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Psychiatry has enjoyed a particularly interesting relationship with the gastrointestinal (GI) illnesses since the brain–gut relationship was considered one of the core examples of how psychological stress could influence autonomic processes,1 until increasing understanding regarding the pathophysiology underlying stomach and duodenal disorders diminished interest in this relationship. Still, it remains a fact that the brain and digestive tract are intimately connected and more recent—and more modest—research reveals strong evidence for direct and indirect influences of one on the other. Considering that depression can be a consequence of both physiological and psychological stress, it should be no surprise that depressive disorders very commonly co-occur with GI disorders. This chapter will consider several examples of the complex relationship between depressive disorders and GI disorders, including peptic ulcer disease, irritable bowel syndrome (IBS), inflammatory bowel disease (IBD), and various diseases of the liver.



Peptic ulcers are erosions of the GI lining that extend through the mucosa of the GI lumen. Ulcers can occur anywhere along the alimentary tract; however, they are most likely to occur in the stomach or in the proximal bulb of the duodenum: the “peptic” regions, so called because these are the areas that have the most contact with the corrosive digestive juices gastric acid and pepsin. This is why gastric and duodenal ulcers are collectively referred to as “peptic ulcers,” and as they are pathologically similar, they are usually considered together. The peptic lumen has adapted to protect against the effects of constant contact with acids and proteolytic enzymes through adaptations of the mucosal lining and its protective mucus layer; ulcers only occur when some pathological process disrupts this normal protection. Considered a disorder of the modern age,2 the incidence of peptic ulcer disease rose dramatically in the 19th century, peaked in the first half of the 20th century, and then began to decline after the 1950s with advances in diagnosis and treatment. Despite these advances, they remain common, with an estimated prevalence of about 8% in the United States and an estimated cost of more than 3 billion dollars per year. The relationship of peptic ulcers to psychiatry is particularly interesting: thought to be a classic “psychosomatic” disease for much of the 20th century, research on the psychological aspect of ulcers was largely abandoned after it was discovered that the great majority were infectious in etiology. However, this understanding is incomplete and there is some renewed interest in the role of psychological stress and psychiatric disease, both as risk factors, perpetuating factors, and as possible complications of this disease.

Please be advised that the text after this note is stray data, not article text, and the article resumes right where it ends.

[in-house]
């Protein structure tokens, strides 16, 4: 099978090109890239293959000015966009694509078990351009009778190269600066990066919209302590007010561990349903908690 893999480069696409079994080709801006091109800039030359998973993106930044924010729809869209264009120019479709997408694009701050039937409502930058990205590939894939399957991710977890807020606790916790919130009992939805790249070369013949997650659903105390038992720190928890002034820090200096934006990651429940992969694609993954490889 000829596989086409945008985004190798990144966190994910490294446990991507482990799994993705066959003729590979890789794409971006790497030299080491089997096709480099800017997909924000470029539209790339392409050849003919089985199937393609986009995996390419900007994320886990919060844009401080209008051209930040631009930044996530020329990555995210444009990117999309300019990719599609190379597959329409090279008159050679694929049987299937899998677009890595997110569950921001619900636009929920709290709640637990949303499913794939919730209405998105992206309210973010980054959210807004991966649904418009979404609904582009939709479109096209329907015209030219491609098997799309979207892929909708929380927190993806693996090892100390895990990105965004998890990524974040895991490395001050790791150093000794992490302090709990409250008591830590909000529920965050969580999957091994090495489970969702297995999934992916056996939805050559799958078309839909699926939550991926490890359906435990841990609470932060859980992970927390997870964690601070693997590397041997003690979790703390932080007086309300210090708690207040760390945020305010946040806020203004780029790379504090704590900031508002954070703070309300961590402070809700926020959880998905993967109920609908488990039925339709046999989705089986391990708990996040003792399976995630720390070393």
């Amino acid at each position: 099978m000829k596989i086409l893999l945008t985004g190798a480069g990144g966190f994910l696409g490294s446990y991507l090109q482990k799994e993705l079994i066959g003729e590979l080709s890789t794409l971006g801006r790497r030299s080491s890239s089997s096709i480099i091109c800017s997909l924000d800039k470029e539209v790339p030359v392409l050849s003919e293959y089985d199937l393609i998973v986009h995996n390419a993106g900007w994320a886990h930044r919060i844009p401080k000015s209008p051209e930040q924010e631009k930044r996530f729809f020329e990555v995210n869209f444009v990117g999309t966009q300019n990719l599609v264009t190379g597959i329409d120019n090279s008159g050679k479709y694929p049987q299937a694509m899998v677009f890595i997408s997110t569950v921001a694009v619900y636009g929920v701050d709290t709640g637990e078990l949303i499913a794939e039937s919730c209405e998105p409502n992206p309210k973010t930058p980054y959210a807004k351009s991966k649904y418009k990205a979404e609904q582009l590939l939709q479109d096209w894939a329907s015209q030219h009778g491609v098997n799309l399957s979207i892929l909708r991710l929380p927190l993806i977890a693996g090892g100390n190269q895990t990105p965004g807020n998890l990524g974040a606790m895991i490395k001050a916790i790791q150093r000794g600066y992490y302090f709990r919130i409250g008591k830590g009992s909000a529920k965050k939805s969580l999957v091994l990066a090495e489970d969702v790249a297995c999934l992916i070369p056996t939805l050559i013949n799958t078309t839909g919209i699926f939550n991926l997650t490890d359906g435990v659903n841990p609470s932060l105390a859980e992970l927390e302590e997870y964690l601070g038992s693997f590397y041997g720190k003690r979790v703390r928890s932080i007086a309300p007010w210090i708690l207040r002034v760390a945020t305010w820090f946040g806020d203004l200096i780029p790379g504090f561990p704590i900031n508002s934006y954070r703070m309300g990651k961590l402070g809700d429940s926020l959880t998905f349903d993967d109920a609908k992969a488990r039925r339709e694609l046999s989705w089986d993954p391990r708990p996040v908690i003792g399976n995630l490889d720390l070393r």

Epidemiological studies support an association between depression and peptic ulcer disease (Fig. 13-1, Box 13-1). A large epidemiological study in the United States demonstrated the association between mood and anxiety disorders and peptic ulcer disease: for the mood disorders, this association was strongest for ...

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